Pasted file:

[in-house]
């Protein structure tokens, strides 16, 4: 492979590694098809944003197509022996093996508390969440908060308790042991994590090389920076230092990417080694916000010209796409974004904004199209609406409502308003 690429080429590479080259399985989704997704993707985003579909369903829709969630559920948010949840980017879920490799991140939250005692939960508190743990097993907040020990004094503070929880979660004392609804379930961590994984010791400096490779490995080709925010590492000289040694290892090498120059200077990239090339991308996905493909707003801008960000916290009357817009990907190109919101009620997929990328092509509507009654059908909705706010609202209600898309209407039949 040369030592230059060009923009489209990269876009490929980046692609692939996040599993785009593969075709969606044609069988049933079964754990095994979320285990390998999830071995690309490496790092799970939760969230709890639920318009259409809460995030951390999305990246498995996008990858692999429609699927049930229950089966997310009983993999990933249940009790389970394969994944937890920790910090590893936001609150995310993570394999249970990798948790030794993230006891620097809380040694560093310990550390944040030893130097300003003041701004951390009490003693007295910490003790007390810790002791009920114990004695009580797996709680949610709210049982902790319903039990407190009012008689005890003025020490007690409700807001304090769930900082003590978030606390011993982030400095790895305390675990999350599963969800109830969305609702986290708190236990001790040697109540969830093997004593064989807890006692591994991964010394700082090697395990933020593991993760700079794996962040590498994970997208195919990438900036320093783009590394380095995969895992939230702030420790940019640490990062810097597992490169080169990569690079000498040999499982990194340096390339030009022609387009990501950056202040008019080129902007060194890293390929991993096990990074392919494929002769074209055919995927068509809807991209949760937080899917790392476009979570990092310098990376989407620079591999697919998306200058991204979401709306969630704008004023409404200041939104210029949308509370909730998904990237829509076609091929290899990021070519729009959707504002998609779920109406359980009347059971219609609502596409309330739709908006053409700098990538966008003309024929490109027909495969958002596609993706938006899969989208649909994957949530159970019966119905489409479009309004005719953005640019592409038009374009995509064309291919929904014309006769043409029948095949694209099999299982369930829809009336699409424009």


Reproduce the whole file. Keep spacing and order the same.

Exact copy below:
[in-house]
């Protein structure tokens, strides 16, 4: 492979590694098809944003197509022996093996508390969440908060308790042991994590090389920076230092990417080694916000010209796409974004904004199209609406409502308003 690429080429590479080259399985989704997704993707985003579909369903829709969630559920948010949840980017879920490799991140939250005692939960508190743990097993907040020990004094503070929880979660004392609804379930961590994984010791400096490779490995080709925010590492000289040694290892090498120059200077990239090339991308996905493909707003801008960000916290009357817009990907190109919101009620997929990328092509509507009654059908909705706010609202209600898309209407039949 040369030592230059060009923009489209990269876009490929980046692609692939996040599993785009593969075709969606044609069988049933079964754990095994979320285990390998999830071995690309490496790092799970939760969230709890639920318009259409809460995030951390999305990246498995996008990858692999429609699927049930229950089966997310009983993999990933249940009790389970394969994944937890920790910090590893936001609150995310993570394999249970990798948790030794993230006891620097809380040694560093310990550390944040030893130097300003003041701004951390009490003693007295910490003790007390810790002791009920114990004695009580797996709680949610709210049982902790319903039990407190009012008689005890003025020490007690409700807001304090769930900082003590978030606390011993982030400095790895305390675990999350599963969800109830969305609702986290708190236990001790040697109540969830093997004593064989807890006692591994991964010394700082090697395990933020593991993760700079794996962040590498994970997208195919990438900036320093783009590394380095995969895992939230702030420790940019640490990062810097597992490169080169990569690079000498040999499982990194340096390339030009022609387009990501950056202040008019080129902007060194890293390929991993096990990074392919494929002769074209055919995927068509809807991209949760937080899917790392476009979570990092310098990376989407620079591999697919998306200058991204979401709306969630704008004023409404200041939104210029949308509370909730998904990237829509076609091929290899990021070519729009959707504002998609779920109406359980009347059971219609609502596409309330739709908006053409700098990538966008003309024929490109027909495969958002596609993706938006899969989208649909994957949530159970019966119905489409479009309004005719953005640019592409038009374009995509064309291919929904014309006769043409029948095949694209099999299982369930829809009336699409424009």